East Village restaurant guide: The best places to eat now

Our East Village restaurant guide points you to critic-approved places to eat in the neighborhood, including trusty favorites and the latest hot spots.

The East Village has a knack for sprouting reasonably priced eateries that draw cult followings. No East Village restaurant guide would be complete without mention of David Chang’s enduringly popular Momofuku Noodle Bar, which spawned his mini empire, and other top toques—including Peter Hoffman with Back Forty and Daniel Boulud with DBGB Kitchen and Bar—have set up shop in the nabe. Northern Spy Food Co. has become a locavore staple for its earnest (and delicious) devotion to seasonal cooking. Also consult our curated lists of cheap eats and great brunch places.

RECOMMENDED: Full guide to East Village

Back Forty

Critics' pick

Chef-restaurateur Peter Hoffman (Savoy) is behind this seasonal-eats tavern, where farmhouse chic prevails in the dining room (vintage tools adorn the walls) and on the menu. Gastropub fare—like the pleasantly gamey grass-fed hamburger or pork jowl nuggets, frozen in a crisp jacket of batter—is uniformly solid. Veggies shine too: Baby cauliflower gratin is layered with leeks and Gruyère, and the exemplary brussels sprouts are slicked with cherry butter and served with shallot puree. Desserts uphold the pub end of things: Conclude with a creamy stout float.

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East Village

DBGB Kitchen and Bar

Critics' pick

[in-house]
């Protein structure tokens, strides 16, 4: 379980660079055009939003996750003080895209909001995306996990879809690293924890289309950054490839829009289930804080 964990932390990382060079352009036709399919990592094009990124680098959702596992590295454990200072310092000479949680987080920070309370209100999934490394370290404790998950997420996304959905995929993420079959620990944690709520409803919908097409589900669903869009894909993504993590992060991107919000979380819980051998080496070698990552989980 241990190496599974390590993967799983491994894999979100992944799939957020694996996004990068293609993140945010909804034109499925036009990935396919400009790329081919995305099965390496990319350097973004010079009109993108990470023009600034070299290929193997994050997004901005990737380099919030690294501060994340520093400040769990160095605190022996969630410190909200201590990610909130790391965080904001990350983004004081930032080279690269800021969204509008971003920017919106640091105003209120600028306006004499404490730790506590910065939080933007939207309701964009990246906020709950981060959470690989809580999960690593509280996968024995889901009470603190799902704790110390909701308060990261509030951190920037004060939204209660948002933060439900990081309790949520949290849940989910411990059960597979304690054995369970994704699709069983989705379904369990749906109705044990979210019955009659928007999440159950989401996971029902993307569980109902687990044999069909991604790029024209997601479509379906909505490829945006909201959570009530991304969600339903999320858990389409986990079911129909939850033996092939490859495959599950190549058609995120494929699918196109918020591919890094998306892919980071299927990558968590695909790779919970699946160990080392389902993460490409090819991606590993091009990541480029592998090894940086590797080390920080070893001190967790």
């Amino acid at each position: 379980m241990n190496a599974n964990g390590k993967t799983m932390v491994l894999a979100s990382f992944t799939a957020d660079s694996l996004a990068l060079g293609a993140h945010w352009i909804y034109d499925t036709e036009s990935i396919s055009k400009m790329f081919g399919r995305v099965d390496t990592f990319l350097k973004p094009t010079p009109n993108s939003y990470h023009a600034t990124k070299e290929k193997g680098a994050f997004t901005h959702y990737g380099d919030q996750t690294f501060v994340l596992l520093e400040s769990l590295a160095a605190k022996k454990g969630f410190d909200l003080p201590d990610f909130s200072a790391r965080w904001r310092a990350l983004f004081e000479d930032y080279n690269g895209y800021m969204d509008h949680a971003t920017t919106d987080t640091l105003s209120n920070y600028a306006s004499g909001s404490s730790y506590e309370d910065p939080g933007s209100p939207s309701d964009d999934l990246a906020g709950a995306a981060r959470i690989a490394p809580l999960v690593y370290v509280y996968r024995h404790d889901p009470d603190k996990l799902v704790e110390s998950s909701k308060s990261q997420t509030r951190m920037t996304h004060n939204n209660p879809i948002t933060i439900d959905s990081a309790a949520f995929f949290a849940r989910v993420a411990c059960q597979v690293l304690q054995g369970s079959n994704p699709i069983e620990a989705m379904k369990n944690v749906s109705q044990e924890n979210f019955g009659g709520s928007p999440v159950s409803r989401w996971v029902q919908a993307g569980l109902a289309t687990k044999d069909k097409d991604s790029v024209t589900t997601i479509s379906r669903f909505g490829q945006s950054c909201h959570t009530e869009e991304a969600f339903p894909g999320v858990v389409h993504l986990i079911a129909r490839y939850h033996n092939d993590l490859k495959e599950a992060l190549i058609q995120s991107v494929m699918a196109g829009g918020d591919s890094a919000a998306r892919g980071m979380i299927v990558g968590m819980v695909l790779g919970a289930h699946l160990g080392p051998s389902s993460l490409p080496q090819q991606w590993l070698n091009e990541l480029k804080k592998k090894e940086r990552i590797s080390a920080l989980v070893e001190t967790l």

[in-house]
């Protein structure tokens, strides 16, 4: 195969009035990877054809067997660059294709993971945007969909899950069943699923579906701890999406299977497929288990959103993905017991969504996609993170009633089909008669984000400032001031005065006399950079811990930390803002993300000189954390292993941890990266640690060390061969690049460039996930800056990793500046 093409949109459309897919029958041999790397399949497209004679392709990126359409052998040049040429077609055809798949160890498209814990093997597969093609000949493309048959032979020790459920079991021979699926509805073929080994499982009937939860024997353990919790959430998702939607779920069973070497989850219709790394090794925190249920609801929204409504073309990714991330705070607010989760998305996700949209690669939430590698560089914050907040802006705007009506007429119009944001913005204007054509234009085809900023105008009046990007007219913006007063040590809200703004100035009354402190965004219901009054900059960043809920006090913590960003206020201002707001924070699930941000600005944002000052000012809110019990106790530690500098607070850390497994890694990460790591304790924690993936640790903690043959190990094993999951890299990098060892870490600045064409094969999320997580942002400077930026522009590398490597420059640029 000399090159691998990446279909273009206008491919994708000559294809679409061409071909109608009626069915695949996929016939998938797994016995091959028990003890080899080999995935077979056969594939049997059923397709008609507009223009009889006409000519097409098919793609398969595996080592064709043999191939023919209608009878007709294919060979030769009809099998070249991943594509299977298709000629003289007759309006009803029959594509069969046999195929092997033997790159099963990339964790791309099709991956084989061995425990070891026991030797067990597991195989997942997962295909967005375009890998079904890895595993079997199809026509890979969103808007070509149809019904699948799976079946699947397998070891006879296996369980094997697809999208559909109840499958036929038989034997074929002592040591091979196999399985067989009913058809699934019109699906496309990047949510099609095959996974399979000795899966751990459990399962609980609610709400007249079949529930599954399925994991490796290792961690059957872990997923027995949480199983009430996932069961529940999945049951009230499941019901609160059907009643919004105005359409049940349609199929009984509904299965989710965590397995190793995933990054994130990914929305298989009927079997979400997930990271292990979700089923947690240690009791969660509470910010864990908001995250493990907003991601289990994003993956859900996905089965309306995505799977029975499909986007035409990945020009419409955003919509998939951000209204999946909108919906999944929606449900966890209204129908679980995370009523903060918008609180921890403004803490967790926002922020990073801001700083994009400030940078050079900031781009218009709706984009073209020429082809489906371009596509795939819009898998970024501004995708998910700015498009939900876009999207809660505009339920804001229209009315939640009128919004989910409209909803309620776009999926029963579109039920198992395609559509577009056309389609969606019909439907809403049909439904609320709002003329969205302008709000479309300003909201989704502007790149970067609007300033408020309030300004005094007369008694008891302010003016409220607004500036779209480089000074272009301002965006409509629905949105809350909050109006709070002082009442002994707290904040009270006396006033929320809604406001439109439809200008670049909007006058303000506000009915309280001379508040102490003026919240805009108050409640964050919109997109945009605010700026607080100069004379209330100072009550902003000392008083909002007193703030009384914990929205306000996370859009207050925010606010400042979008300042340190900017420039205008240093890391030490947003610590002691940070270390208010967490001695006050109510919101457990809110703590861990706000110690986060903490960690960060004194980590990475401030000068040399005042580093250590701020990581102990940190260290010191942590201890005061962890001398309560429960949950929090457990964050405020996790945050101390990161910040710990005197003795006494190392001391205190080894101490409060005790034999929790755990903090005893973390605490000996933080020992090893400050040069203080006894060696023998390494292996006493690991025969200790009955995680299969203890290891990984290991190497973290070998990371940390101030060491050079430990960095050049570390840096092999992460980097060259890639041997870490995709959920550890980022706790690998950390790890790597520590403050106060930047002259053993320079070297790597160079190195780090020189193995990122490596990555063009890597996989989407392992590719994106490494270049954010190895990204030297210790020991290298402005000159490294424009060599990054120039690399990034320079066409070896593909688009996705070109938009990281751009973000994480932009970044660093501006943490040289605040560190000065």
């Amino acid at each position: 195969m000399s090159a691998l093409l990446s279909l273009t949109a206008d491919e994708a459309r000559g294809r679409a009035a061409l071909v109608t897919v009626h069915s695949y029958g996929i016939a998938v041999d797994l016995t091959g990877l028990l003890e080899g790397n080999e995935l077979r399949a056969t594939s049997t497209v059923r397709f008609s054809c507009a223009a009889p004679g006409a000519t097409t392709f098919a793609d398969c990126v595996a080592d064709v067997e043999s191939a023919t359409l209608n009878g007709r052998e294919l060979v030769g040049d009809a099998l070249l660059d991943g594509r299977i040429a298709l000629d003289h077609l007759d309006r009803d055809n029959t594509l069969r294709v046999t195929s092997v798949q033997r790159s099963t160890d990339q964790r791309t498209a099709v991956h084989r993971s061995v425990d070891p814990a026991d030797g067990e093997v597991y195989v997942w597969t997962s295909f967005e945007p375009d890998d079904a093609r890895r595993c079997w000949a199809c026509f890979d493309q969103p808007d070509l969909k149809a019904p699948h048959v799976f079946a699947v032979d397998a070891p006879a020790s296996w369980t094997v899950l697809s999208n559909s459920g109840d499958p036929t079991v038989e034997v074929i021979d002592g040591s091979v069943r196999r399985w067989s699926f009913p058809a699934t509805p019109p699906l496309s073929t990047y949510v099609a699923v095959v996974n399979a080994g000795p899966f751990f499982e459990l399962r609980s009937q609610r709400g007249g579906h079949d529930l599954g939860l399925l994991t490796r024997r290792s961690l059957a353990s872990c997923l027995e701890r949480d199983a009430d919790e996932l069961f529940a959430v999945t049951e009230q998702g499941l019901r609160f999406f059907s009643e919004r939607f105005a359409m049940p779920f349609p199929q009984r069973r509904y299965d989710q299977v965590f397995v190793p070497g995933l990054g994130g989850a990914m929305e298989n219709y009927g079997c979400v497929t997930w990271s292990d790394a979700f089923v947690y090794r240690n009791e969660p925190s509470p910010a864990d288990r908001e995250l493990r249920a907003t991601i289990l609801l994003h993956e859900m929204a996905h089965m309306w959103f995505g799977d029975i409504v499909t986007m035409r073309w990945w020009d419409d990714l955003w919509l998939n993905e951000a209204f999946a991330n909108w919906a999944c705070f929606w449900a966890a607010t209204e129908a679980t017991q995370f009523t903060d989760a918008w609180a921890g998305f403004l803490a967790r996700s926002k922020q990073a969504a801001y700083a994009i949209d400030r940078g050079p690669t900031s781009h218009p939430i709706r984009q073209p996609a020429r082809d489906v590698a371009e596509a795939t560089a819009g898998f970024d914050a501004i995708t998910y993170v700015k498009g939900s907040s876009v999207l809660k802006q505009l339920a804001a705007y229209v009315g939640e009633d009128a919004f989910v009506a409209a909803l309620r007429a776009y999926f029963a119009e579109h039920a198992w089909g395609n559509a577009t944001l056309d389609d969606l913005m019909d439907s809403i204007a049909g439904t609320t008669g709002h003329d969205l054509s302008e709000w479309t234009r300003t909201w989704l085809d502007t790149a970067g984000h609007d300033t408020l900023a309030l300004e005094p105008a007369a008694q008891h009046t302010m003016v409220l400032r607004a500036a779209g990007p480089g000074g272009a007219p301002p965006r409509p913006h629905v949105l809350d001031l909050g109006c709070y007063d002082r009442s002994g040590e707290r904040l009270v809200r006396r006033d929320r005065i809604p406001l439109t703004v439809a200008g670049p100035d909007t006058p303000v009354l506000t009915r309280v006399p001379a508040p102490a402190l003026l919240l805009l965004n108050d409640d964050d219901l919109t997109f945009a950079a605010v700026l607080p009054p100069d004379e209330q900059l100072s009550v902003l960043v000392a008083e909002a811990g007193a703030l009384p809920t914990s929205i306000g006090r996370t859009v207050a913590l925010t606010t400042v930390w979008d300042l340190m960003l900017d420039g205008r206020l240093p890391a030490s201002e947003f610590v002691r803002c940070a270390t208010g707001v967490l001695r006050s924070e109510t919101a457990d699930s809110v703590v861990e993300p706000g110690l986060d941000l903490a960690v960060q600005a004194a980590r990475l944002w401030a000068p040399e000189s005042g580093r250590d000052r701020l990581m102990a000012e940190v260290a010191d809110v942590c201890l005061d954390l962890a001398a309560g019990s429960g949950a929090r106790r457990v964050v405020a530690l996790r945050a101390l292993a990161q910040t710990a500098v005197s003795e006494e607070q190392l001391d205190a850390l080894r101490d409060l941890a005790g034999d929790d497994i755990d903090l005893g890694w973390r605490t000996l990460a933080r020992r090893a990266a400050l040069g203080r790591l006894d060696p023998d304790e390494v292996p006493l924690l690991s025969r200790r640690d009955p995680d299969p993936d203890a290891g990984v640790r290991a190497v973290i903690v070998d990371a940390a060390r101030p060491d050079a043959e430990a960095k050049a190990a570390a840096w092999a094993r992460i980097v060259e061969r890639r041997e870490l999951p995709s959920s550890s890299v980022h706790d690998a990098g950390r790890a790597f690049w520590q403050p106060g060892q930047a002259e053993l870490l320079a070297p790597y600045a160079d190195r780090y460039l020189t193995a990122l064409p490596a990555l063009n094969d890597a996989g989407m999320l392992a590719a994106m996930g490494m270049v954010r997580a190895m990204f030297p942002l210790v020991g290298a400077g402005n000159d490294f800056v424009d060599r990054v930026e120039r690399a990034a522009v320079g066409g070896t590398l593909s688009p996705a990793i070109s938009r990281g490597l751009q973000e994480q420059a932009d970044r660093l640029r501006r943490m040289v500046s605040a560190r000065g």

Chef Daniel Boulud doesn’t do decent, so-so or almost great. Even as he branches out around the world—with outlets in Palm Beach, Beijing and Vancouver—the perfectionist chef is forever tinkering with even his most venerable spots. Which is why it’s hardly surprising to discover that the food and service at DBGB—his first project downtown—are improving week after week. Though the affable dean of New York’s French cookery installed protg Jim Leiken to run his most populist venture, expect to find Boulud haunting the dining room until everything’s right. The manic Bowery brasserie is fast becoming a very good restaurant, but Monsieur Boulud must surely have noticed that there’s still much work to be done. Even in a city awash in unruly menus, DBGB’s stands out for its kitchen-sink scope. Until Boulud has the common sense to pare the thing down, you may want to come with a shortlist of desired dishes—and a preemptive idea of the sort of evening you’re after. DBGB exists on so many levels that various members of a party can walk out with the sense that they’ve eaten in several different places. One incarnation: an accessible brasserie, with simple soups and salads, and classics like roasted chicken, steak frites and salmon in cream sauce. This DBGB caters to Boulud’s core clientele, conservative diners making the trek to the Bowery from their uptown home base. Another side of DBGB is a response to the current mania for high-end junk food. The chef, who helped kick off the trend when he introduced a foie-gras-stuffed burger in 2001, has opened a destination for sausages, burgers and beer. The best way to get your head around the whole schizophrenic enterprise is to bring a large group and sample the range. To narrow your options, stick to dishes that play to Boulud’s strengths (he may be a New Yorker, but his food, like his accent, is still steeped in Lyon). You might kick things off with a “petit” platter from the raw bar—generous enough for a party of four—featuring miniature oysters, mussels, clams, peel-and-eat shrimp, spicy tuna tartare and tiny bigorneau snails. While those small escargots might thrill only a Frenchman, for the rest of us, Boulud serves their plump cousins in a hot appetizer—out of the shell with tomatoes and mushrooms on a rich bed of garlicky persillade custard. If you order a feast from the menu’s disparate corners, the kitchen will gladly parse the dishes out slowly in three or four courses—following fine starter plates of bone marrow and mackerel rillettes with a few sausages and a shareable burger or two. The links—there are a dozen to choose from, all made in house—cover a great deal of geography. The best of the bunch, not surprisingly, are the most typically French. While the Vermont, oozing melted cheddar, is dull and anemic, the Beaujolaise, infused with red wine, bacon and mushrooms, is a plump, flavorsome beauty. The highlight among the burgers, meanwhile, is the Gallic-themed Frenchie, featuring a grill-marked hunk of pork belly, stinky Morbier and tomato-onion compote (the Piggie, topped with Daisy May’s barbecued pork, is simply misguided, the pork overwhelming everything else on the bun). If you’re feeling particularly gluttonous, you might make those burgers and sausages the halfway point of the meal—following up with haute bistro fare like tender pink duck breast with boozy cherries, marcona almonds and creamed spinach molded like a terrine. Even after so much indulgence, you’ll certainly have room to at least share a sundae. What the savory kitchen does for burgers and hot dogs, DBGB’s pastry department accomplishes for the childhood treat. The selection includes a cherry-themed masterpiece layering cherry-flavored kriek-beer ice cream, spiced speculoos cookies, anglaise custard and mini meringues. If the dinner you’re finishing took a straight-up bistro route, you might cap off instead with the Grand Marnier souffl, textbook airy with a fine golden crust. DBGB, for now, is whatever you want it to be. Check back in six months and it may be something else. Cheat sheet Drink this: The beer list, among the most impressive in town, is as overwhelming as the menu itself. Although no beer sommelier materialized on my visits, the waiters made a valiant attempt at guidance (the menu could do with a few printed pairing suggestions). The citrusy Bitter and Twisted pale ale from Britain ($10) and dark chocolaty St. Bernardus Tripel from Belgium ($9) are among the more intriguing suds on tap. Eat this: Plateau de fruits de mer, escargots with persillade custard, bone marrow, Beaujolaise sausage, Frenchie burger, duck with cherries, kriek sundae Sit here: Try your luck, if you didn’t reserve way ahead, for a drop-in seat up front near the bar. The dining room, which can be deafening, features bistro tables and a more secluded wall ofcozy booths. Conversation piece: Beneath an eclectic collection of copper pots, which double as decor, a series of plaques reads like a who’s who of the international food pantheon. Among this collection of the world’s greatest culinary talents—Ferran Adria, Thomas Keller, Alain Ducasse and Alice Waters. {A hef='/newyork/csearch/articles/category=3&mKicker=review'}See more Restaurant reviews{/A}